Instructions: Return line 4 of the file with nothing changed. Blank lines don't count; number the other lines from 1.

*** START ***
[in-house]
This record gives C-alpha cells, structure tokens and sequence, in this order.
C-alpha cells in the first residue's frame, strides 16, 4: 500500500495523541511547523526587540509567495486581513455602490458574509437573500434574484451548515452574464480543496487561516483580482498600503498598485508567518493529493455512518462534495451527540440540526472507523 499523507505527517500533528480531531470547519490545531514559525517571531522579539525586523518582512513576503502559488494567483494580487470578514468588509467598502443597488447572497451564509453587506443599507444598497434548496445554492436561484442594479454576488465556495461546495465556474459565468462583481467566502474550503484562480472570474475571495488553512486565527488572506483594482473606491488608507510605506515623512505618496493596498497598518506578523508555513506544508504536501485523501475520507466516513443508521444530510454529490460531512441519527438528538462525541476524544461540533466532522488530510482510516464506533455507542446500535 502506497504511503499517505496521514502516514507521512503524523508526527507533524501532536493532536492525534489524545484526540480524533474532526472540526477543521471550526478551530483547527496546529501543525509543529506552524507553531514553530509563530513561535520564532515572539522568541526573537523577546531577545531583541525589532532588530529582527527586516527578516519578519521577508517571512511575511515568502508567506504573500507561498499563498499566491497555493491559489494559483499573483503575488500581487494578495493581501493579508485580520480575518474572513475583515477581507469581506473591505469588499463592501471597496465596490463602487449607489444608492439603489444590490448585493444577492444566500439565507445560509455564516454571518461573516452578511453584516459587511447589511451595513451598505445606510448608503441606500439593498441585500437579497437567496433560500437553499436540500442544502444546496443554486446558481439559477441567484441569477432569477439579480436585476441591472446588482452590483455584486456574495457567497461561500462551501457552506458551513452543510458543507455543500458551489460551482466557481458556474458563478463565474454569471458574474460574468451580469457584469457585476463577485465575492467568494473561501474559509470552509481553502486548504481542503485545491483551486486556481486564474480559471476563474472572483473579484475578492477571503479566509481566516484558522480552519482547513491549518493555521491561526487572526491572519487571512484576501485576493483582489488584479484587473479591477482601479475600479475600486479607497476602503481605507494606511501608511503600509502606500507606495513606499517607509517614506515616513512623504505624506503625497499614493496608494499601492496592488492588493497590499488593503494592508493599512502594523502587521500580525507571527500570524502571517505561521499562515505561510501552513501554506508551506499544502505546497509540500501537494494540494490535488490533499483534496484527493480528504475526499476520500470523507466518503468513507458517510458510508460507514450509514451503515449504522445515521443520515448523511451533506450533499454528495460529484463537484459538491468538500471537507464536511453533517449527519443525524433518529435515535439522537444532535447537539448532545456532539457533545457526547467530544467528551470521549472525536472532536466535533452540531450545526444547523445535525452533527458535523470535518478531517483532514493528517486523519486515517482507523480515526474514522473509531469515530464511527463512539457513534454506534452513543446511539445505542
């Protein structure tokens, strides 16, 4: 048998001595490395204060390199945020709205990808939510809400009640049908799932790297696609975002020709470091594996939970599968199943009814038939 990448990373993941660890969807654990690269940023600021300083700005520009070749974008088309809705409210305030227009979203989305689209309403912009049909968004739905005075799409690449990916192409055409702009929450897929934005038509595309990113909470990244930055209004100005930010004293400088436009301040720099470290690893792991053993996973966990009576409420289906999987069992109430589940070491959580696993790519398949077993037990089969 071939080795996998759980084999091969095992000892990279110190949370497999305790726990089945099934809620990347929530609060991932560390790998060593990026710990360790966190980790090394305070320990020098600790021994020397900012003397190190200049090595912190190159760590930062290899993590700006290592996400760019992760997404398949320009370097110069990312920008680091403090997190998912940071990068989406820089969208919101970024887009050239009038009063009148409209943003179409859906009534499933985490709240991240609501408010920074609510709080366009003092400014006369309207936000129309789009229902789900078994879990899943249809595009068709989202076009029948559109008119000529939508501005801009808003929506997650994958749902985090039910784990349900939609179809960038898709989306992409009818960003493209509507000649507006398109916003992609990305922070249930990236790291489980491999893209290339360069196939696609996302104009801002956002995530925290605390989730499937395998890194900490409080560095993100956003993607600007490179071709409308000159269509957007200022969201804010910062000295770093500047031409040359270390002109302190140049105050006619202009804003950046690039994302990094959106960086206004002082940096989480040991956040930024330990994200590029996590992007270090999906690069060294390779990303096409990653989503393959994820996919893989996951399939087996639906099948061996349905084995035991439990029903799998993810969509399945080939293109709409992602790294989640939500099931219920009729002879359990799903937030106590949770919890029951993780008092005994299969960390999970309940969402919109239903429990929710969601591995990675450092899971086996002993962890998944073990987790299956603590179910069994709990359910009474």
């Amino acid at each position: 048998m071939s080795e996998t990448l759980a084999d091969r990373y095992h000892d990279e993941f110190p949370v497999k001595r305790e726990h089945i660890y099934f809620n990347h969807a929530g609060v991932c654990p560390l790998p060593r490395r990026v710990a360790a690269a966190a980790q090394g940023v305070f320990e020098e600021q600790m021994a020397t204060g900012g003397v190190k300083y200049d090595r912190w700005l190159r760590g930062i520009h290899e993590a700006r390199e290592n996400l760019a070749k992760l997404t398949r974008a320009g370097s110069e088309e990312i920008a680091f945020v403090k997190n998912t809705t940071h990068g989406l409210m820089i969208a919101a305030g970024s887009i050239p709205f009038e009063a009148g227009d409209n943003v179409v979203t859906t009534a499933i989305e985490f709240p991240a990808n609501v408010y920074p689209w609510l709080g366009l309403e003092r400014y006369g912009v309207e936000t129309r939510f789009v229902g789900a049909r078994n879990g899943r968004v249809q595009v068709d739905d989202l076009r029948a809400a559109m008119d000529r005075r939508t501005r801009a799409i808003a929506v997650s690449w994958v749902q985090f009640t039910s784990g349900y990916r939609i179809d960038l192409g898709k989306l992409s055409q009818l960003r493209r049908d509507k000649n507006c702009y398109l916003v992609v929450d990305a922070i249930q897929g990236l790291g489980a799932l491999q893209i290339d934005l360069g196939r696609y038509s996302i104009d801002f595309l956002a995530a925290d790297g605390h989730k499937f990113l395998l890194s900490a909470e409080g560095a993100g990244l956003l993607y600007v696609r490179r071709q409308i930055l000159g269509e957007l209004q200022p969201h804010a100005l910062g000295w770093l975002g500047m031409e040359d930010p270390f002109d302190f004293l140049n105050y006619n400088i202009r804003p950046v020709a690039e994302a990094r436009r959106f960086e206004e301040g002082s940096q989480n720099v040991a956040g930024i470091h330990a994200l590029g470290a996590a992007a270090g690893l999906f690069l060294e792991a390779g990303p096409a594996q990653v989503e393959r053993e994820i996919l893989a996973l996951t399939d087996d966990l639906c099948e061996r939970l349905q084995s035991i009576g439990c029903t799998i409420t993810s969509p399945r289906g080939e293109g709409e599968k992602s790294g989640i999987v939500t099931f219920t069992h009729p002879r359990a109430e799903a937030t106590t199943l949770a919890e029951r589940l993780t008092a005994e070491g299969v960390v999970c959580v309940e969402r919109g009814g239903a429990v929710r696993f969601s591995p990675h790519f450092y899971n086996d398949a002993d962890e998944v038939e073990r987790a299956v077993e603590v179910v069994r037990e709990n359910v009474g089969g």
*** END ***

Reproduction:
């Protein structure tokens, strides 16, 4: 048998001595490395204060390199945020709205990808939510809400009640049908799932790297696609975002020709470091594996939970599968199943009814038939 990448990373993941660890969807654990690269940023600021300083700005520009070749974008088309809705409210305030227009979203989305689209309403912009049909968004739905005075799409690449990916192409055409702009929450897929934005038509595309990113909470990244930055209004100005930010004293400088436009301040720099470290690893792991053993996973966990009576409420289906999987069992109430589940070491959580696993790519398949077993037990089969 071939080795996998759980084999091969095992000892990279110190949370497999305790726990089945099934809620990347929530609060991932560390790998060593990026710990360790966190980790090394305070320990020098600790021994020397900012003397190190200049090595912190190159760590930062290899993590700006290592996400760019992760997404398949320009370097110069990312920008680091403090997190998912940071990068989406820089969208919101970024887009050239009038009063009148409209943003179409859906009534499933985490709240991240609501408010920074609510709080366009003092400014006369309207936000129309789009229902789900078994879990899943249809595009068709989202076009029948559109008119000529939508501005801009808003929506997650994958749902985090039910784990349900939609179809960038898709989306992409009818960003493209509507000649507006398109916003992609990305922070249930990236790291489980491999893209290339360069196939696609996302104009801002956002995530925290605390989730499937395998890194900490409080560095993100956003993607600007490179071709409308000159269509957007200022969201804010910062000295770093500047031409040359270390002109302190140049105050006619202009804003950046690039994302990094959106960086206004002082940096989480040991956040930024330990994200590029996590992007270090999906690069060294390779990303096409990653989503393959994820996919893989996951399939087996639906099948061996349905084995035991439990029903799998993810969509399945080939293109709409992602790294989640939500099931219920009729002879359990799903937030106590949770919890029951993780008092005994299969960390999970309940969402919109239903429990929710969601591995990675450092899971086996002993962890998944073990987790299956603590179910069994709990359910009474």